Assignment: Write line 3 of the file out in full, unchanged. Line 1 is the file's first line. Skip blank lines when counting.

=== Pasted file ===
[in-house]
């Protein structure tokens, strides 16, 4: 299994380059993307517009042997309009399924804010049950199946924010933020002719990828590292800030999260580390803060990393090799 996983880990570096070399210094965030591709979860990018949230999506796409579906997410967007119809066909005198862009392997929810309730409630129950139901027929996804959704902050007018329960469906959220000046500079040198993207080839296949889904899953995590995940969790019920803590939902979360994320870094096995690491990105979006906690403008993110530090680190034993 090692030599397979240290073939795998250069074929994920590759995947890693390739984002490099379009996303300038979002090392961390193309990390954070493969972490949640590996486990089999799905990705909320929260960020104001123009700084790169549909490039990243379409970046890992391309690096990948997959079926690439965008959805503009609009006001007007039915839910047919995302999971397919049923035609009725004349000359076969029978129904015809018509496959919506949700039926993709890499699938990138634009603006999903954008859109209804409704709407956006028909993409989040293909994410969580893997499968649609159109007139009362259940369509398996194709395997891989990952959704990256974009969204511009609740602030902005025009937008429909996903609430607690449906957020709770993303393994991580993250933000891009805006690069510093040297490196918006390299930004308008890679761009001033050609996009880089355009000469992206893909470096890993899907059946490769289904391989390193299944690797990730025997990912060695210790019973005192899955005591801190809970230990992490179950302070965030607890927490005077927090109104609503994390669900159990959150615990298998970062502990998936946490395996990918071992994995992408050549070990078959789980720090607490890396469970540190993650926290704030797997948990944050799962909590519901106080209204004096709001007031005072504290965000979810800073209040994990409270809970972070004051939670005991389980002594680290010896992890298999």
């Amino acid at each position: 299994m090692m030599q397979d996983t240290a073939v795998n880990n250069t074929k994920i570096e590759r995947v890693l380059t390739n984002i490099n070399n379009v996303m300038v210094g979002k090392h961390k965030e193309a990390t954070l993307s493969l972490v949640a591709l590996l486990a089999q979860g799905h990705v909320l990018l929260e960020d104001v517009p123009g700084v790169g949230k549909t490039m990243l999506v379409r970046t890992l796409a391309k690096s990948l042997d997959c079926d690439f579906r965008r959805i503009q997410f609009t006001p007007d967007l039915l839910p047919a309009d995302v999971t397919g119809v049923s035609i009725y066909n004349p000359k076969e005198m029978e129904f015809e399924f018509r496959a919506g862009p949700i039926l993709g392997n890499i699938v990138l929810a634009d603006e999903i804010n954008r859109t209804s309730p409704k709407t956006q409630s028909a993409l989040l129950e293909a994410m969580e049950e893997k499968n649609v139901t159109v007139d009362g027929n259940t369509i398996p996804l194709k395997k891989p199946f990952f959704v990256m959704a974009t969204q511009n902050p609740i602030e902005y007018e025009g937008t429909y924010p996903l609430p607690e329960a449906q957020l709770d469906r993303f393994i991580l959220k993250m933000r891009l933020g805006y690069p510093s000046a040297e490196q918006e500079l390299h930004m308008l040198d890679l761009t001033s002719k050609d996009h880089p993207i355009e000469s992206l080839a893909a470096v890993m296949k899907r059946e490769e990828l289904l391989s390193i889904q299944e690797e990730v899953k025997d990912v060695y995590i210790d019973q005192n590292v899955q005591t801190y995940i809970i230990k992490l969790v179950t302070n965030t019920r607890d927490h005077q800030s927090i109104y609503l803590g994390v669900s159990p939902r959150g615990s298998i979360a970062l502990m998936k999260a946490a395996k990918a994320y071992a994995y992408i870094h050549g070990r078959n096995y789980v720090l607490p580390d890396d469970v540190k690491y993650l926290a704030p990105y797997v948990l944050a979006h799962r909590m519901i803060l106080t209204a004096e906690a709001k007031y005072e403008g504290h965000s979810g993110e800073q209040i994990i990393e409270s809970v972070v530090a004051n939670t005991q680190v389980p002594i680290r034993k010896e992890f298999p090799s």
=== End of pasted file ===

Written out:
């Amino acid at each position: 299994m090692m030599q397979d996983t240290a073939v795998n880990n250069t074929k994920i570096e590759r995947v890693l380059t390739n984002i490099n070399n379009v996303m300038v210094g979002k090392h961390k965030e193309a990390t954070l993307s493969l972490v949640a591709l590996l486990a089999q979860g799905h990705v909320l990018l929260e960020d104001v517009p123009g700084v790169g949230k549909t490039m990243l999506v379409r970046t890992l796409a391309k690096s990948l042997d997959c079926d690439f579906r965008r959805i503009q997410f609009t006001p007007d967007l039915l839910p047919a309009d995302v999971t397919g119809v049923s035609i009725y066909n004349p000359k076969e005198m029978e129904f015809e399924f018509r496959a919506g862009p949700i039926l993709g392997n890499i699938v990138l929810a634009d603006e999903i804010n954008r859109t209804s309730p409704k709407t956006q409630s028909a993409l989040l129950e293909a994410m969580e049950e893997k499968n649609v139901t159109v007139d009362g027929n259940t369509i398996p996804l194709k395997k891989p199946f990952f959704v990256m959704a974009t969204q511009n902050p609740i602030e902005y007018e025009g937008t429909y924010p996903l609430p607690e329960a449906q957020l709770d469906r993303f393994i991580l959220k993250m933000r891009l933020g805006y690069p510093s000046a040297e490196q918006e500079l390299h930004m308008l040198d890679l761009t001033s002719k050609d996009h880089p993207i355009e000469s992206l080839a893909a470096v890993m296949k899907r059946e490769e990828l289904l391989s390193i889904q299944e690797e990730v899953k025997d990912v060695y995590i210790d019973q005192n590292v899955q005591t801190y995940i809970i230990k992490l969790v179950t302070n965030t019920r607890d927490h005077q800030s927090i109104y609503l803590g994390v669900s159990p939902r959150g615990s298998i979360a970062l502990m998936k999260a946490a395996k990918a994320y071992a994995y992408i870094h050549g070990r078959n096995y789980v720090l607490p580390d890396d469970v540190k690491y993650l926290a704030p990105y797997v948990l944050a979006h799962r909590m519901i803060l106080t209204a004096e906690a709001k007031y005072e403008g504290h965000s979810g993110e800073q209040i994990i990393e409270s809970v972070v530090a004051n939670t005991q680190v389980p002594i680290r034993k010896e992890f298999p090799s």